ICC Cricket Umpires
Darrell HairDarrell Bruce Hair, (born 30 September 1952 in Mudgee, New South Wales), is a current Australian Test cricket match umpire, from New South Wales. He stood on the Emirates International panel of umpires from 2002 to 2003, before he, along with fellow Australian Simon Taufel, and New Zealander Billy Bowden, was promoted to the ICC Elite umpire panel.
As of September 2006, Hair has stood in 76 Test matches and 124 one-day international (ODI) matches since 1991. Altogether, he has umpired 131 first-class matches in his career since 1989. In 1994 the International Cricket Council (ICC) introduced a policy of appointing one umpire to each Test match from a non-participating country, and since 2002 both umpires have been appointed from non-participating nations, by the ICC. The majority of Hairs Test matches have been played outside Australia, and did not involve Australia. His last Test match involving Australia was against South Africa at Melbourne on 26 December to 29 December 2001, won by Australia by 9 wickets, with Matthew Hayden scoring a century and wickets shared by Glenn McGrath, Brett Lee, Andy Bichel and Shane Warne. Hairs colleague was the West Indian umpire, Eddie Nicholls. At the local level, Hair played with the Mosman club in the Sydney Grade Cricket competition, as a right-arm fast-medium bowler.
ControversiesThroughout his umpiring career, Hair has been a controversial figure. Two of the most prominent incidents have involved Asian nations, leading to accusations of bias. Rameez Raja claimed that subcontinental players universally feel that he is biased even to the extent of being racist. Other former cricketers such as Arjuna Ranatunga have complained about bias, and have been joined by Imran Khan and Kapil Dev in criticising Hair's manner as heavy handed.Despite this he has been supported by fellow elite umpire Simon Taufel.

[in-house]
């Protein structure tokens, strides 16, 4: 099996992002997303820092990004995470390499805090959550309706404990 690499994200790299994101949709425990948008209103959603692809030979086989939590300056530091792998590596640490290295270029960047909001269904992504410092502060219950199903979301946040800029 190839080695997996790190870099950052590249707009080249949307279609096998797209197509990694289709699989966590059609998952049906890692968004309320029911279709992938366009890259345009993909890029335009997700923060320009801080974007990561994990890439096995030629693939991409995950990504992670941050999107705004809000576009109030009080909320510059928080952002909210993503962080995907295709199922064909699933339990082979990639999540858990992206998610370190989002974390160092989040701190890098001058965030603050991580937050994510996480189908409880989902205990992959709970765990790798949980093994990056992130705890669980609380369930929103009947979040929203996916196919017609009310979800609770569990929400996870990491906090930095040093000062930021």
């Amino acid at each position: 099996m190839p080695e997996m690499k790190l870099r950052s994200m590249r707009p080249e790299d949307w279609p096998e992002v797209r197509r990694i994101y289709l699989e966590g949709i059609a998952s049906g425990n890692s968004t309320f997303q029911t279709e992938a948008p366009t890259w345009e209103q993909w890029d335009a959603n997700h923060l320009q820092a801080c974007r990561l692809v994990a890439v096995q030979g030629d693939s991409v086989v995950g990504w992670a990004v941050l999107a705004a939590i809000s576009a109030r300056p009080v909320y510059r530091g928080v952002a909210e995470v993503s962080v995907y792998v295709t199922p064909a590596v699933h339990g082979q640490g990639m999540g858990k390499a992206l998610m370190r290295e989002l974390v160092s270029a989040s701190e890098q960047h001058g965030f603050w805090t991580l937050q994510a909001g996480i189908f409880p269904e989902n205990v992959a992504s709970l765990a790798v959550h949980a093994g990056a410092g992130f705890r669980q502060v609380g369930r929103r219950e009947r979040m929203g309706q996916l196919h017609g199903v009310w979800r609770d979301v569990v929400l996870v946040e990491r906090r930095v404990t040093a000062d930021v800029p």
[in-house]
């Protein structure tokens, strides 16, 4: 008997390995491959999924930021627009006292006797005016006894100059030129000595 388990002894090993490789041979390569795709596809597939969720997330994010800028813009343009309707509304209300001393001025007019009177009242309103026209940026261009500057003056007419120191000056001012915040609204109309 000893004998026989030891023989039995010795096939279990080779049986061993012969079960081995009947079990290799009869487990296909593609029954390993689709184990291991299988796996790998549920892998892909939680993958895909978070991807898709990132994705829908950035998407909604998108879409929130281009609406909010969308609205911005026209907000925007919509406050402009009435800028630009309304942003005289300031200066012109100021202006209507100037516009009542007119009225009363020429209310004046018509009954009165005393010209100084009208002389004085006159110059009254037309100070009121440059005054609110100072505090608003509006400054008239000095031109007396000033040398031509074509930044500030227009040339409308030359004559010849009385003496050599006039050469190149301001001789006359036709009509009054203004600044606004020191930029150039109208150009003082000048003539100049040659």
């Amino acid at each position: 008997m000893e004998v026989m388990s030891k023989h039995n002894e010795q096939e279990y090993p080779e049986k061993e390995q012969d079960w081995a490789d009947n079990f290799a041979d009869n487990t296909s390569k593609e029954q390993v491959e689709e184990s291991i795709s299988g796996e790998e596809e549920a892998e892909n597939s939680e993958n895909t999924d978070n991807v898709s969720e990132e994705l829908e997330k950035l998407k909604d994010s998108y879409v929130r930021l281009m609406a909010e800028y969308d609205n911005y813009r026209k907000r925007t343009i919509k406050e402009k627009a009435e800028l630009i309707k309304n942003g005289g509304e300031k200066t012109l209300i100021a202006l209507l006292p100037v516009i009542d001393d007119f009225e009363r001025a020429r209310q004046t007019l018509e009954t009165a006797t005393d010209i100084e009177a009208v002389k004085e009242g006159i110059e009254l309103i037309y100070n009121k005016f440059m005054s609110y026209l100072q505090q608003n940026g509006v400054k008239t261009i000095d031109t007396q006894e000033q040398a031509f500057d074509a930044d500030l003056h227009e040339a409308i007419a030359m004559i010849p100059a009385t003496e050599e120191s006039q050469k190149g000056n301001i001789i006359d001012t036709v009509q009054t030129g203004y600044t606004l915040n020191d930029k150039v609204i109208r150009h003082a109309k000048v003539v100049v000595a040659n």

1992 AdelaideHair's first Test match was between Australia and India at Adelaide on 25 January to 29 January 1992, won by Australia by 38 runs with second innings centuries to David Boon and Mark Taylor after a first innings of only 145, and two 5-wicket bags by Craig McDermott. Wisden (1993 ed., p1011-2) noted that the game was marred by controversy over lbw decisions eight times Indians were given out, while all but two of their own appeals were rejected. Hair's partner was Peter McConnell, standing in his last Test match.
1993 AdelaideThe Test match between Australia and the West Indies at Adelaide on 23 January to 26 January 1993 was a fluctuating match won by the visitors by a mere one run. The victory was achieved when Australias No. 11, Craig McDermott, was dismissed after a 40-run partnership with Tim May had brought Australia so close to victory. Hair ruled that a short-pitched ball from Courtney Walsh had brushed McDermotts glove and upheld the appeal for a catch, but many observers believed that McDermott had not gloved the ball.